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Vanderbilt Specializations



The principal center for archaeological research in Vanderbilt University is the Department of Anthropology, and our faculty and students conduct archaeological research in collaboration with a variety of centers and programs on campus, including: The Vanderbilt Genetics Institute, the Robert Penn Warren Center for the Humanities, the Center for Latin American Studies, and Classical and Mediterranean Studies, among others.

The Department has an active and internationally renowned research profile. Some of the key themes and project foci are listed below. In addition, the Department has a publication series in archaeology and anthropology.

Key themes

  • Space and landscape
  • Urbanization
  • Bioarchaeology
  • Geoarchaeology
  • Social Complexity
  • Colonialism and culture change
  • Historical archaeology

Ongoing projects

  • Long-term human and environmental interactions on the north coast of Peru
  • Mound-building and ethnoarcheology among the Mapuche of south-central Chile
  • Early complexity and urbanization in the Bolivian Highlands
  • Provincial life under Inka rule and early missionary encounters in the southern Peruvian highlands
  • Conquest-period urbanism and culture contact in Mexico and Central America

Cultural Anthropology

The department specializes in the cultural anthropology of Latin America, with thematic foci on issues of political economy, health, political violence, food politics, and cognitive anthropology. Ongoing projects examine the social basis of violence, identity, mortuary practices, land claims, export agriculture, and language, culture, and cognition. The faculty are all engaged in long-term field research, have received funding from foundations and governmental sources, and actively publish their results.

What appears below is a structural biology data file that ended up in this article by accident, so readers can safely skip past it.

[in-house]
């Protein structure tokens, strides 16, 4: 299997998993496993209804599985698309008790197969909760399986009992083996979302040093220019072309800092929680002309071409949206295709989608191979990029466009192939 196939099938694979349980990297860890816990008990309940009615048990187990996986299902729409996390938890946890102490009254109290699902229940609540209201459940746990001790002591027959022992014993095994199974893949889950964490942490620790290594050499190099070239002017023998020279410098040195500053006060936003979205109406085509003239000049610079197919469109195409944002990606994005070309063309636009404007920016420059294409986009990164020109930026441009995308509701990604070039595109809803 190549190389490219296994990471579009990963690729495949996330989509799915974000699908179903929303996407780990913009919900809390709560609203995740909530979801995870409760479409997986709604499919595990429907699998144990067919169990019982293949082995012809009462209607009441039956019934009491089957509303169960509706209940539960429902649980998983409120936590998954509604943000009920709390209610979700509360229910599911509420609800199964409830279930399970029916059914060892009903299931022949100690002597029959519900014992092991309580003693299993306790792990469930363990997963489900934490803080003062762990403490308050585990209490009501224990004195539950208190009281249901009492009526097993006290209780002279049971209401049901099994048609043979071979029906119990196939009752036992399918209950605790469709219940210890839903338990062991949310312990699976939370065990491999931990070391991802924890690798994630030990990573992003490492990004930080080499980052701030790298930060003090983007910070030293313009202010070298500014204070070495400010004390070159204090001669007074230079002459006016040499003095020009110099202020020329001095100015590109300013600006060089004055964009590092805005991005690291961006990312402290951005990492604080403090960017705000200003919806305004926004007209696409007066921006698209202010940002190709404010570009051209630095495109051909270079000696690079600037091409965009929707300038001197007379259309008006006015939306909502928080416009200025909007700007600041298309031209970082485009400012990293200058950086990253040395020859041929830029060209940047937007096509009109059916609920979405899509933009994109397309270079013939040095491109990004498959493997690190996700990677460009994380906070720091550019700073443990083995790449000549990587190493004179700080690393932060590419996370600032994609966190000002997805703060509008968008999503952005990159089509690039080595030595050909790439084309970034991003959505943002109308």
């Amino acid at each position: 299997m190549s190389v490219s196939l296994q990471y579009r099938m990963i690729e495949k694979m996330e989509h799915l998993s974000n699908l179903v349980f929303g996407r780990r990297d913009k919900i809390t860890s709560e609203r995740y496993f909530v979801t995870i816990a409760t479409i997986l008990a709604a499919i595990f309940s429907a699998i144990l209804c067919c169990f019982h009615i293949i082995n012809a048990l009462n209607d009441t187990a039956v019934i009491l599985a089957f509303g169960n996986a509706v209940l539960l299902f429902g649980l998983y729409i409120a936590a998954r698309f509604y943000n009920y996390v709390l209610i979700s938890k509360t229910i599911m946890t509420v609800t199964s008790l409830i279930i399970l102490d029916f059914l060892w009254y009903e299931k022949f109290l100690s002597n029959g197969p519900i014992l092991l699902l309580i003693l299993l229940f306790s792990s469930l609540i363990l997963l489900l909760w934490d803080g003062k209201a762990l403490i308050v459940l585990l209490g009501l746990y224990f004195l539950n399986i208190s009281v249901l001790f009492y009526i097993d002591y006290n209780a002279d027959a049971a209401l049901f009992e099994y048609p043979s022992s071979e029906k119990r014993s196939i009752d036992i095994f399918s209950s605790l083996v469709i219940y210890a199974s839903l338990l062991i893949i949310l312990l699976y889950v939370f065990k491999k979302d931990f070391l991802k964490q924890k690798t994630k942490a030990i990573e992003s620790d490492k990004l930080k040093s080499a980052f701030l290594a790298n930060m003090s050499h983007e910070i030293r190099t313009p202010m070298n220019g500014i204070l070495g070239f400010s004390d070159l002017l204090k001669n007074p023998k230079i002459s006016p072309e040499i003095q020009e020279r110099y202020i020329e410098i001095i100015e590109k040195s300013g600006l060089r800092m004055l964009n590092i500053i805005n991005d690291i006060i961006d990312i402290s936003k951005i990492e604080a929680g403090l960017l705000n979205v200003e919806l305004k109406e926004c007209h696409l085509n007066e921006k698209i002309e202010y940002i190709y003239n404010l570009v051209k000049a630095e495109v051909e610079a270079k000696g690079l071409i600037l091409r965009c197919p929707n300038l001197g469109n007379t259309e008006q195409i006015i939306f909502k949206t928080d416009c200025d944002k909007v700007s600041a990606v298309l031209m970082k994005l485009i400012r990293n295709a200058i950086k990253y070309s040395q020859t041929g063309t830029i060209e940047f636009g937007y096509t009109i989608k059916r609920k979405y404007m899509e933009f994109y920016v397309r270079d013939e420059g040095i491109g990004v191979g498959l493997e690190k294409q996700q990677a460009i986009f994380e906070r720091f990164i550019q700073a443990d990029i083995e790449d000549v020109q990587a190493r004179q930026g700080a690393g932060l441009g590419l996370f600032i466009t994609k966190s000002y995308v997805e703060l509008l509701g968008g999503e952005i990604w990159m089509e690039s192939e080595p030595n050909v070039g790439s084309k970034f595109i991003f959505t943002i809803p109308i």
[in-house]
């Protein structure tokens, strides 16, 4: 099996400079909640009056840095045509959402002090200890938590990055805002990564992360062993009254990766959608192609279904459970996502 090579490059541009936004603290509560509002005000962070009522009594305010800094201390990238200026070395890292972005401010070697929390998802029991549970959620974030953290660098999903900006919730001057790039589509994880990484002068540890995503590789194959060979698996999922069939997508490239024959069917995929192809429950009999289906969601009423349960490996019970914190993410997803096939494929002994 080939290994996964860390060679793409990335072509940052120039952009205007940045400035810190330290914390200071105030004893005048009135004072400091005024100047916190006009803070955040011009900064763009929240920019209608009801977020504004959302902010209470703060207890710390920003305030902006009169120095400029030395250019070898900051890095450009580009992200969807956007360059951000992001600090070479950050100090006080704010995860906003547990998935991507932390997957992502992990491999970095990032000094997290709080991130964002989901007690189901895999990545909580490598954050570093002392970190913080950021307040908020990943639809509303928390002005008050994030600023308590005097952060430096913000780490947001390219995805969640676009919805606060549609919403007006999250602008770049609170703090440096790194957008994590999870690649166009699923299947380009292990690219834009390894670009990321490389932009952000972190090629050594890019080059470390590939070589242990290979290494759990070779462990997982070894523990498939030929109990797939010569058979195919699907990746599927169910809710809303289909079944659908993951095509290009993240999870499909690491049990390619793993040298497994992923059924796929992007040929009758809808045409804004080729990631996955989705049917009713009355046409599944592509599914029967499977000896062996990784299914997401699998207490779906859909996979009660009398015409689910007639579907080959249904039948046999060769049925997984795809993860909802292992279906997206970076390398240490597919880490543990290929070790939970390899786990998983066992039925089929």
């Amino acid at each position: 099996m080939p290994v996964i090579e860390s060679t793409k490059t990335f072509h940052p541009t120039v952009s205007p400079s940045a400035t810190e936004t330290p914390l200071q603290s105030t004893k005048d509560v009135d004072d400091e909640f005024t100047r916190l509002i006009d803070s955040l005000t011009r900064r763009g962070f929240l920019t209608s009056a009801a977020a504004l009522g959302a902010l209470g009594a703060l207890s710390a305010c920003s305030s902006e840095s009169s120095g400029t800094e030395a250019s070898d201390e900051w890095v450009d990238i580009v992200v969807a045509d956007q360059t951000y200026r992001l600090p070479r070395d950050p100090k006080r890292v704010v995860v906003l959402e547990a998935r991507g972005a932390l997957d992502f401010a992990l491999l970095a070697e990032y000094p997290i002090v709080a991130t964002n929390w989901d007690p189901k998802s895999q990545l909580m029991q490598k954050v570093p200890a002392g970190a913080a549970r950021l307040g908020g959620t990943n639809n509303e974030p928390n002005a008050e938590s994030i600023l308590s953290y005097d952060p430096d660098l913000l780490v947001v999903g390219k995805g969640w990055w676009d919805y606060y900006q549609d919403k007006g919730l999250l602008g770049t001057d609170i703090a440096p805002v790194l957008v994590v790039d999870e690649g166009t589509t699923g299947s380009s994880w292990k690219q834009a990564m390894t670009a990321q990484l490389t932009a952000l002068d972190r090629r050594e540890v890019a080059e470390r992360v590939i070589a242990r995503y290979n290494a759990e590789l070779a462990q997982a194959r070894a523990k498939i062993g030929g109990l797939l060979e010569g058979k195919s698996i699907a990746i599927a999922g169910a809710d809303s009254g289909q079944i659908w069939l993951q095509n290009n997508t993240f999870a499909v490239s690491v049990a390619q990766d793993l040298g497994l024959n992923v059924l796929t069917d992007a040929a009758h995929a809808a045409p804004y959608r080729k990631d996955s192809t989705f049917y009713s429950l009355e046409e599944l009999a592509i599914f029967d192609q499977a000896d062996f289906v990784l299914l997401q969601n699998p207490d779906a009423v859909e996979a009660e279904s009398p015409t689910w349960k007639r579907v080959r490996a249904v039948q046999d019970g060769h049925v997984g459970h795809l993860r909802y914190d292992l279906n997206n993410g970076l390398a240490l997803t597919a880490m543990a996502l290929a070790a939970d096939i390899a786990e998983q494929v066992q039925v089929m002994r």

Key themes

  • Medical anthropology
  • Political economy
  • Psychological anthropology
  • Language and culture
  • Cognitive anthropology

Ongoing projects

  • Interpersonal dimensions of peace in the Xingu basin
  • Broccoli exports and ethnic relations in Guatemala
  • Land claims among the Wari
  • Spatial and temporal cognition among the Tzeltal Maya

Cognitive research

Cognitive Research in the Anthropology Department is carried out in collaboration with the Cognitive Sciences (Psychology Departments) at Vanderbilt and other Universities. Anthropology plays an important role in this research, as it offers perspectives from different cultures as well as a unique methodological and theoretical vantage point. One of the basic questions asked within this domain of anthropological inquiry is how the social environment and the mind interact to create both human cognition and culture. As such, the subfield of cognitive anthropology is closely tied to ethnology as well as biological anthropology. Research includes ethnographic approaches with experimental methods, statistical analyses and computer modeling. Most of the work is carried out in Mexico and Guatemala, but collaborations with other Departments and Universities also include sites in North America and Indonesia.

The Department has an active and internationally renowned research profile. Some of the key themes and project foci are listed below.

Key themes

  • Child development
  • Knowledge acquisition and knowledge loss
  • Conceptual change and cultural change
  • Space and linguistic relativism in bilingual children

Ongoing projects

  • The development of folkbiological knowledge: a cross-cultural perspective.
  • Conceptual and cultural change in folkmedical models.
  • The architecture of race: a cognitive ethnographic exploration of race and racial relations in the Highlands of Chiapas.
  • Language, culture and the development of spatial concepts among Maya children in the Highlands of Chiapas.